From Hollywood to Nepal, this story of how a self-published novel became a major motion picture started with an author’s crazy idea of turning readers into agents. Crazy… until it worked!
My debut novel, The Reincarnationist Papers, is being re-released in print, eBook, and audiobook by Blackstone Publishing this year, the same year that the movie Infinite, a Paramount Pictures adaptation of my novel starring Mark Wahlberg and Dylan O’Brien, will hit theaters globally. This has been a dream come true for me, but only a few people know what it took to get here. It’s been a long journey of ups and downs, successes and rejections, risks and giant rewards, and it all started with the tiniest of ideas.
Like most authors, I struggled to get this book published. After several years of work, I finished the novel in 2008 and submitted it to literary agents and publishers with the excitement that all new authors feel when putting their work out for the first time. I dreamed of my story reaching and entertaining a wide audience. But my novel about a young man who is haunted by the total recall of two past lives and who then stumbles upon a centuries-old secret society of similar individuals was met with rejection.
An expected reaction might have been to take the series of rejections as a message from the entertainment world that this project wasn’t good enough, but I was encouraged by feedback from early readers of the book who raved about it and wanted to see it as a movie. So, I decided to self-publish the novel in 2009, but I took a risk and included one item, a single unproven idea that changed everything: I asked my readers to help me, and I incented them to do it with a reward.
Enlisting the help of my readers
Specifically, I empowered my readers to help by placing a cash reward on the first page to anyone who could introduce the novel to a Hollywood producer who would adapt The Reincarnationist Papers into a movie. After all, I was prepared to pay an agent a commission to get the novel published or adapted into a movie, so offering that same fee to readers wouldn’t cost anything more. What I didn’t realize at the time was how far this message, this tiny idea, would carry into the world as this reward effectively turned those early readers into a silent army of new agents.
This unorthodox idea of incenting readers to become agents sounded crazy… until it worked!
I received a few inquiries about the reward in the first year, but the breakthrough happened on Thanksgiving Day, 2010, when Rafi Crohn, an assistant to a Hollywood director, found a copy of The Reincarnationist Papers halfway around the world in a hostel in Nepal. Rafi picked up the book, loved it, and emailed me about the reward offer. When he returned to Los Angeles, he set about getting the novel adapted into a motion picture.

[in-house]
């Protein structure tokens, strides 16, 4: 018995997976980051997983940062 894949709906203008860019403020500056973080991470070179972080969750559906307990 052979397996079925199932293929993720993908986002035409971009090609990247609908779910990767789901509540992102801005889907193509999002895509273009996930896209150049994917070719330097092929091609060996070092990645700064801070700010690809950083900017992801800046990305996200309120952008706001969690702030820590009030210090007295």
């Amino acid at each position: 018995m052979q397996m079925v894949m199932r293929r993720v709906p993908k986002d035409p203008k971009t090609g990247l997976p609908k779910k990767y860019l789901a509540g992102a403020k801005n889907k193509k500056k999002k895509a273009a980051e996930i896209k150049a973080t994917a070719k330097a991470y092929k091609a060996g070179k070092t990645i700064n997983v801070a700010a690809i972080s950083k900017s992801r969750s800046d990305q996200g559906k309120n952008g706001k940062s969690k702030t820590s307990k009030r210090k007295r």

Rafi and I worked on short summaries and adaptations of The Reincarnationist Papers that he took to several studios who showed interest, but they eventually passed on the project in 2012. He had warned me that this was the most likely outcome, that less than one percent of adaptation projects ever get made. I was disappointed, but we didn’t give up. He took the book to other producers and he secured the first movie option with Bellevue Productions in 2014. Bellevue sold the adapted screenplay, Infinite, to Paramount Pictures in 2017. It took him a total of seven years with stops at several studios to get it done, but Paramount finally shot the film in 2019.
It only took twelve years
I paid Rafi the reward in December 2019, the same month I got a book deal with a traditional publisher, closing the loop on this crazy idea of offering the agent’s reward to readers. All told, it took twelve years to see my dream of taking this story to a wider audience come true. And in that twelve years, I took some risks, got some help, and never let the flame go out on my dream. An inspiring quote from singer-songwriter Nick Cave brilliantly sums up this process for me.
All of our days are numbered. We cannot afford to be idle. To act on a bad idea is better than to not act at all. Because the worth of the idea never becomes apparent until you do it. Sometimes this idea can be the smallest thing in the world, a little flame that you hunch over and cup with your hand and pray will not be extinguished by all the storm that howls about it. If you can hold onto that flame, great things can be constructed around it, [things] that are massive and powerful and world-changing, all held up by the tiniest of ideas. — Nick Cave (from the documentary, 20,000 Days on Earth)
Embrace this advice to take chances, to try new ideas, get your work in front of readers, and nurture your dream. Don’t let your flame go out, not ever, for as long as it takes.
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The Reincarnationist Papers launches on May 4th and Infinite, starring Mark Wahlberg, Dylan O’Brien, and Chiwetel Ejiofor, premiers globally on September 24, 2021. Order your copy on Amazon or Bookshop.org.
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